BrainLine Military

A Service of brainline.org


Turn off text only


Page Utilities

 

Dealing with the Behavioral Complications of Brain Injury

Dealing with the Behavioral Complications of Brain Injury

Click on any phrase to play the video at that point.
I think one of the greatest gaps in our research and treatment protocols is how to deal with the behavioral complications of traumatic brain injury. The whole issue is referred to in the brain injury community as "neurobehavioral" problems. I don't think we should call these problems neurobehavioral problems. I think we should call them behavioral complications of traumatic brain injury. We ought to be empirical and describe them for exactly what they are. There is a hidden epidemic. People don't know that these are consequences of their brain injury, don't oftentimes seek treatment, and they can be very disabling. One of the interesting areas of speculation right now, for which there is no good data but people are speculating, is that PTSD in our wounded warriors, for example, from the second World War-- that was effectively managed for the last several decades-- There is now growing speculation, without good data, that that might come back. That it might come back as we get older. So the best treatment for these behavioral complications is to the extent that's possible, prevention of them. To the extent you can't prevent them, early intervention is necessary. But the fact of the matter is, the DOD and the VA systems have in place all kinds of resources for our veterans. And unfortunately, they're not taking advantage of those resources as much as they could be taking care of them in some instances. So what are the barriers to access to care by way of the VA system, and how to get over the stigma that people have, and let them understand they don't have to be depressed their whole lives, that there are treatments for that, or ways to help them in the short run as well as in the long run.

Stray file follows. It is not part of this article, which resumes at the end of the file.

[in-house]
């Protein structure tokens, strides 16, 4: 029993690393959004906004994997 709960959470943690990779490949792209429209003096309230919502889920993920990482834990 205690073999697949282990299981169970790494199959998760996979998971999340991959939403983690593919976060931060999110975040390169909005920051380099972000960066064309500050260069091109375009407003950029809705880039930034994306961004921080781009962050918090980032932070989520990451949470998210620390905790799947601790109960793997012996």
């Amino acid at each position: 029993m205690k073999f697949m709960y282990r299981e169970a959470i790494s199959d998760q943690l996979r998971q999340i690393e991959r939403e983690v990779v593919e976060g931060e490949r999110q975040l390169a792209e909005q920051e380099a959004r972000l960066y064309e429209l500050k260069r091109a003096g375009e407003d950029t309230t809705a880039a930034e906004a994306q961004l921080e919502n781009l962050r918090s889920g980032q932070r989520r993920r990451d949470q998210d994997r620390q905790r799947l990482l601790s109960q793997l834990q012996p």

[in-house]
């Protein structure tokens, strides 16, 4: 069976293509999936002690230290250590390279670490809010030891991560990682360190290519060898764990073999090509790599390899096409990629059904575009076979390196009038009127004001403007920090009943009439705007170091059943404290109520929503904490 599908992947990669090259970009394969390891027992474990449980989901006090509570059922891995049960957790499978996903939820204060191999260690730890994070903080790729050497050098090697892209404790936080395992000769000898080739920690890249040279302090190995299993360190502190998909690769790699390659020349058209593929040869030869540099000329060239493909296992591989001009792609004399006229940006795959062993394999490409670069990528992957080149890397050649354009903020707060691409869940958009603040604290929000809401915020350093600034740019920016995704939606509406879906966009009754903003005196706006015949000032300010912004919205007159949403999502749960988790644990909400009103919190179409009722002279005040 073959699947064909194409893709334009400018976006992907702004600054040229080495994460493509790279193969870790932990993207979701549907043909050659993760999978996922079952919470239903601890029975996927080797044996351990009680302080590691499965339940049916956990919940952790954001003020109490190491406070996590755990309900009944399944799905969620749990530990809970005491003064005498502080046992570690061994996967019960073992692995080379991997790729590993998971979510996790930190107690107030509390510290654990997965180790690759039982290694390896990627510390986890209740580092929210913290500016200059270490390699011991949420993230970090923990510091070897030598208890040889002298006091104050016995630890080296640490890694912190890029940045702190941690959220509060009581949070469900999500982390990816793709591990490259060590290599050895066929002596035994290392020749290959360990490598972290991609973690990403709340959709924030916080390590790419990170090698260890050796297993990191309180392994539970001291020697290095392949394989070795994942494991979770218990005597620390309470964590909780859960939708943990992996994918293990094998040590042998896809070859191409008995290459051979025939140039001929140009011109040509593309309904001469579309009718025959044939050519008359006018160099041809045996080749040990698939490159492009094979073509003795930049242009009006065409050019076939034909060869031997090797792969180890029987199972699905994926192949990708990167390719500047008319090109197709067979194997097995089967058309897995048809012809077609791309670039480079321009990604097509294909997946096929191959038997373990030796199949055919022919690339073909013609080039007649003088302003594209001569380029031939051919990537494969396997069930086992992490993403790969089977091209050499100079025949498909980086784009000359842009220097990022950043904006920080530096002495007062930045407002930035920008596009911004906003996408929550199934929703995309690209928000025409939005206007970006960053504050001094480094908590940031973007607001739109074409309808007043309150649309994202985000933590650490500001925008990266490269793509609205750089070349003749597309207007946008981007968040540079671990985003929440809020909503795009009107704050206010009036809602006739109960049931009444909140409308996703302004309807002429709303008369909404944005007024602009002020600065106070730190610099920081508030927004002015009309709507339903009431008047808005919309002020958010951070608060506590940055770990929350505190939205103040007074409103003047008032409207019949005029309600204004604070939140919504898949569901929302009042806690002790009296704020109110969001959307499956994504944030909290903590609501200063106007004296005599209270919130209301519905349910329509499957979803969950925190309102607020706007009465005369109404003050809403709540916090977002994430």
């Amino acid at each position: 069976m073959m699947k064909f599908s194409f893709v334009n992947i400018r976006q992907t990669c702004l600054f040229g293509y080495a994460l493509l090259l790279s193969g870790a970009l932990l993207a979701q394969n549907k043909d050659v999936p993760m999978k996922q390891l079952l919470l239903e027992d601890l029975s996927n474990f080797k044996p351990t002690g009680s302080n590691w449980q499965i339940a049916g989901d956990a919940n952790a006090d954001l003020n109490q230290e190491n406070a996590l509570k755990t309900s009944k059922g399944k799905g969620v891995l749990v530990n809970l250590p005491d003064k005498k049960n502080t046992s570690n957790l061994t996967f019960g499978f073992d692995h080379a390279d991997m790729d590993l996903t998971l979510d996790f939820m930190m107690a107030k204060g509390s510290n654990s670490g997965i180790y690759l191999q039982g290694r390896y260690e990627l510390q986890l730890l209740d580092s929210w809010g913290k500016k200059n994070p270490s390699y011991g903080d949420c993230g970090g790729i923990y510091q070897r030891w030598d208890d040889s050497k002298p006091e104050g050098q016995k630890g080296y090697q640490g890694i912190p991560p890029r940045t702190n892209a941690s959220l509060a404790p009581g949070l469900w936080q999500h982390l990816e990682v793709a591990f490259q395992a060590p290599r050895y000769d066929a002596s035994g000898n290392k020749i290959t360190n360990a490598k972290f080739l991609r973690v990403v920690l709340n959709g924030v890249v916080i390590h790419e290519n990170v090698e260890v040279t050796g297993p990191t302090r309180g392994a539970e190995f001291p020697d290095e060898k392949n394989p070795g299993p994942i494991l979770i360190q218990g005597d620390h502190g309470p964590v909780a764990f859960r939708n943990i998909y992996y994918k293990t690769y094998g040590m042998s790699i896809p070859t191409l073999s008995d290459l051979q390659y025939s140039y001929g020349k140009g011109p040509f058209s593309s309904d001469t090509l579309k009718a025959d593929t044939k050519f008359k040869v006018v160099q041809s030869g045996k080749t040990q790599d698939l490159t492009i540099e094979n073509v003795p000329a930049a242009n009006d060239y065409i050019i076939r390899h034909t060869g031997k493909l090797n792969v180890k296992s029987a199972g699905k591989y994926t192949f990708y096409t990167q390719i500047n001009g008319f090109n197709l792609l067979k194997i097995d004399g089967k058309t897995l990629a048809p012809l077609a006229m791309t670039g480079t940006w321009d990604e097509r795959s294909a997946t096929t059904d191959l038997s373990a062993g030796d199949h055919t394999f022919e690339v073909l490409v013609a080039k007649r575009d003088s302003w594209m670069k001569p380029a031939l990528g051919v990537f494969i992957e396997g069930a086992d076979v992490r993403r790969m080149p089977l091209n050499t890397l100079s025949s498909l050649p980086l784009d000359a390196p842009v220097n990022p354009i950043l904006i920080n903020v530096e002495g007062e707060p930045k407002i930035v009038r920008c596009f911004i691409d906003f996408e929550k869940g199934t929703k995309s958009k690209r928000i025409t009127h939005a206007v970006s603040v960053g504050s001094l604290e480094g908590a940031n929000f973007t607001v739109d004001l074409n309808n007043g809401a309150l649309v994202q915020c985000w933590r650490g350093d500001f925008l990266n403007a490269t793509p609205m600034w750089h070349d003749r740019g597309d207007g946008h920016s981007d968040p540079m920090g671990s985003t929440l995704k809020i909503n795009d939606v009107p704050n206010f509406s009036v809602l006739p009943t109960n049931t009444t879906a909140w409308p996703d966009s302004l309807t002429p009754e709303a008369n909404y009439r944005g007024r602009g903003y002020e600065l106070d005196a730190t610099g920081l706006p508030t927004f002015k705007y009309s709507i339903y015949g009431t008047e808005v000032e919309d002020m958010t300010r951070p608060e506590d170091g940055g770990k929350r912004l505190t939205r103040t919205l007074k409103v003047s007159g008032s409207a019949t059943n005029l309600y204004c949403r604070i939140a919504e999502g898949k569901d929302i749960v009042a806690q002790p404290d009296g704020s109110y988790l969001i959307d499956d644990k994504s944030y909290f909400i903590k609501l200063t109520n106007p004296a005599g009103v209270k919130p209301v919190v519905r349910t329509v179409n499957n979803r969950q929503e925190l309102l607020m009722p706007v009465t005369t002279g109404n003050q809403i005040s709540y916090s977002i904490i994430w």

show transcriptShow transcript | Print transcript

Dr. Paul Aravich talks about how soldiers, veterans, and civilians can prevent and get treatment for the behavioral complications from TBI that can worsen with age.

See more videos with Dr. Paul Aravich.

 

Produced by Victoria Tilney McDonough, Justin Rhodes, and Erica Queen, BrainLine.


Paul Aravich, PhD Paul Aravich, PhD is a behavioral neuroscientist and professor of Pathology and Anatomy, Geriatrics, and Physical Medicine and Rehabilitation at Eastern Virginia Medical School, Norfolk, Virginia.


The contents of BrainLine Military (the “Web Site”), such as text, graphics, images, information obtained from the Web Site’s licensors and/or consultants, and other material contained on the Web Site (collectively, the “Content”) are for informational purposes only. The Content is not intended to be a substitute for medical, legal, or other professional advice, diagnosis, or treatment.

Specifically, with regards to medical issues, always seek the advice of your physician or other qualified health provider with any questions you may have regarding a medical condition. Never disregard professional medical advice or delay in seeking it because of something you have read on the Web Site. If you think you may have a medical emergency, call your doctor or 911 immediately. The Web Site does not recommend or endorse any specific tests, physicians, products, procedures, opinions, or other information that may be mentioned on the Web Site. Reliance on any information provided by the Web Site or by employees, volunteers or contractors or others associated with the Web Site and/or other visitors to the Web Site is solely at your own risk.

Comments

There are currently no comments for this article

 


BrainLine Footer

Javascript is disabled. Please be aware that some parts of the site may not function as expected!